Photo by Paul Thompson
The European Union will now begin blocking public access to reports and findings related to most aviation safety incidents, an unexpected, transparency-reducing move.
These “Mandatory Occurrence Reports” (MORs) were formerly released to the public and media under Freedom of Information, but news from Brussels last week revealed that the MORs would no longer be available.
MORs include all types of safety incidents related to flying, such as bird strikes, loss of control, aircraft maintenance issues, unsafe air traffic control clearance or any event that causes an emergency landing. They do not include events such as catastrophic crashes.
There are tens of thousands of commercial aircraft in service — including some over thirty years old — but age shouldn’t be the number one concern for fliers, the biggest issue is whether the plane was properly maintained through the course of its service history.
Additionally, some passengers are wary of traveling on planes that have been involved in a past incident then returned to service. British Airways announced in December that a Boeing 777-200ER that caught fire in Las Vegas will be repaired and returned to service. The fire was caused by an uncontained engine failure. This plane is only 16 years old.
In the United States, the National Transportation Safety Board (NTSB) provides an online search tool for the public to research all incidents using several criteria, including date, location, airline, aircraft type and even the specific aircraft registration number. For example, if you wanted to look all Boeing 747 incidents, you can do that.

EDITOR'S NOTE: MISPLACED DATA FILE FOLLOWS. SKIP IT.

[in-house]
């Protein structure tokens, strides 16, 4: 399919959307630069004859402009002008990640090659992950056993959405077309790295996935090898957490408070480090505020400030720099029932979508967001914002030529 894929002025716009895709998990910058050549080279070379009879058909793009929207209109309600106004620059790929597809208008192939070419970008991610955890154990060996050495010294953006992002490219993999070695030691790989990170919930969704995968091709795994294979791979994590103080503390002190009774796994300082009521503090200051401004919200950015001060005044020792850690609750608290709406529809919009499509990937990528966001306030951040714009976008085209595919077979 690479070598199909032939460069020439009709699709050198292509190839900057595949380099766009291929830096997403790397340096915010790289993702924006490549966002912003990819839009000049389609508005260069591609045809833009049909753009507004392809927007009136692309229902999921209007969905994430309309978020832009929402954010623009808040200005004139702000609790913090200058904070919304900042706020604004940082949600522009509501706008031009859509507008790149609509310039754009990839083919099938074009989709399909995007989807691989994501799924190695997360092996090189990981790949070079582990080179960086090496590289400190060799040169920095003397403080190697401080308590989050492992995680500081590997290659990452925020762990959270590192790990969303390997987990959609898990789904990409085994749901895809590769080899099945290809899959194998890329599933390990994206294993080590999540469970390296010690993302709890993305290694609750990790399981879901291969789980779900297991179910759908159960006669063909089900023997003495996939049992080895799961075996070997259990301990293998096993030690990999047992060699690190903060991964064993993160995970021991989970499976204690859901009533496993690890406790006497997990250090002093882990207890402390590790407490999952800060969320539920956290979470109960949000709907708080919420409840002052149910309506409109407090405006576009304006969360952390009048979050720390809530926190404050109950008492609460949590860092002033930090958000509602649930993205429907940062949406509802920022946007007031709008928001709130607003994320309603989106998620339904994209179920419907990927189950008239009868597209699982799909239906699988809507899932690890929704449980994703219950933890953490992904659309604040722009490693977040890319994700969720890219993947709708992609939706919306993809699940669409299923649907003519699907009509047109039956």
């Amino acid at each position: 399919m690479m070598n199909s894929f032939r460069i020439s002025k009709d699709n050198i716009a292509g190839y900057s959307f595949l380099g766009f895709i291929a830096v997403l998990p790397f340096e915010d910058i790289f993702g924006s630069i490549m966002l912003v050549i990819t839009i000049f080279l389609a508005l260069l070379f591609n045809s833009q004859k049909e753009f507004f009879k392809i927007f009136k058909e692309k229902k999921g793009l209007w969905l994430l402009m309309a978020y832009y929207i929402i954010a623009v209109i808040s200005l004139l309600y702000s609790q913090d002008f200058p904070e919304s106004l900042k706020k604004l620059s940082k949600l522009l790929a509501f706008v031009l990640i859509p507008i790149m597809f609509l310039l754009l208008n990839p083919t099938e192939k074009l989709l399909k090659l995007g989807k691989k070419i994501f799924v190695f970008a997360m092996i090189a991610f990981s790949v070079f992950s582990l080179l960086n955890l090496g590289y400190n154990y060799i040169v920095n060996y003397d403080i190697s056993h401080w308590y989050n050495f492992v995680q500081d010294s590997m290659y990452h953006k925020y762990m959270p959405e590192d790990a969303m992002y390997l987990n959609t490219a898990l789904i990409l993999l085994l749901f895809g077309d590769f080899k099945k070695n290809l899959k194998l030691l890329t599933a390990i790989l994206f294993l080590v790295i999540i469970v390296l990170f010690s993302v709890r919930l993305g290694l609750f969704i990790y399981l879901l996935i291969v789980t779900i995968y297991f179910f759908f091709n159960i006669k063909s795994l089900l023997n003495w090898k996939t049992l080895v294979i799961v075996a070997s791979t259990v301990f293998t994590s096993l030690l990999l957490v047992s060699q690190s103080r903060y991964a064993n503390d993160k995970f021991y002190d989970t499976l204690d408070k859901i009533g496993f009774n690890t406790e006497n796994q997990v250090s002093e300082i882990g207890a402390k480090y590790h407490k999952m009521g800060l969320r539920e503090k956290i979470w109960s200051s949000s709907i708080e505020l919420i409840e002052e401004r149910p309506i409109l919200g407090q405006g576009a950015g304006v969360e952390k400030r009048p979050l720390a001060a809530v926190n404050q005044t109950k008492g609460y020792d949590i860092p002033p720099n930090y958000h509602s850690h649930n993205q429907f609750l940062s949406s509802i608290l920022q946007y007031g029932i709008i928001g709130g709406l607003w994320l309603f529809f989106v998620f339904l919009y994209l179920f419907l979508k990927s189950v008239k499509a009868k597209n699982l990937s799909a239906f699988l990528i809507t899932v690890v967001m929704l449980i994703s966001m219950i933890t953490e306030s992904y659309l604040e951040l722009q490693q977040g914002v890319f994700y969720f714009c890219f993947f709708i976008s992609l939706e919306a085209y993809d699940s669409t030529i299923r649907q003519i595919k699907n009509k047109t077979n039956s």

So, why would the E.U. want to hide these reports from the public? Officials and experts can only speculate.
Aviation analyst Paul Beaver told The Daily Mail, “It can only damage air safety if people do not know what is going on. We want more openness in aviation to make it safer. It seems to be a gagging order which is illogical and might well be designed in Brussels to ‘protect’ the reputation of less than capable airlines and manufacturers.”
U.K. Independence Party leader Paul Nuttall called the decision “terrifying” and said, “‘The practice of having open records has helped ensure safety for passengers and gives them confidence when flying,” and said the policy goes against the normal principles of transparency.
The European Commission even publishes a list of airlines that are banned from operating within the country. Many of those are located in countries experiencing political unrest, or third-world countries with poor industry standards or accountability.
Paul Beaver also said, “The E.U. seems to want to protect the big companies — the manufacturers and operators. It is completely bizarre.”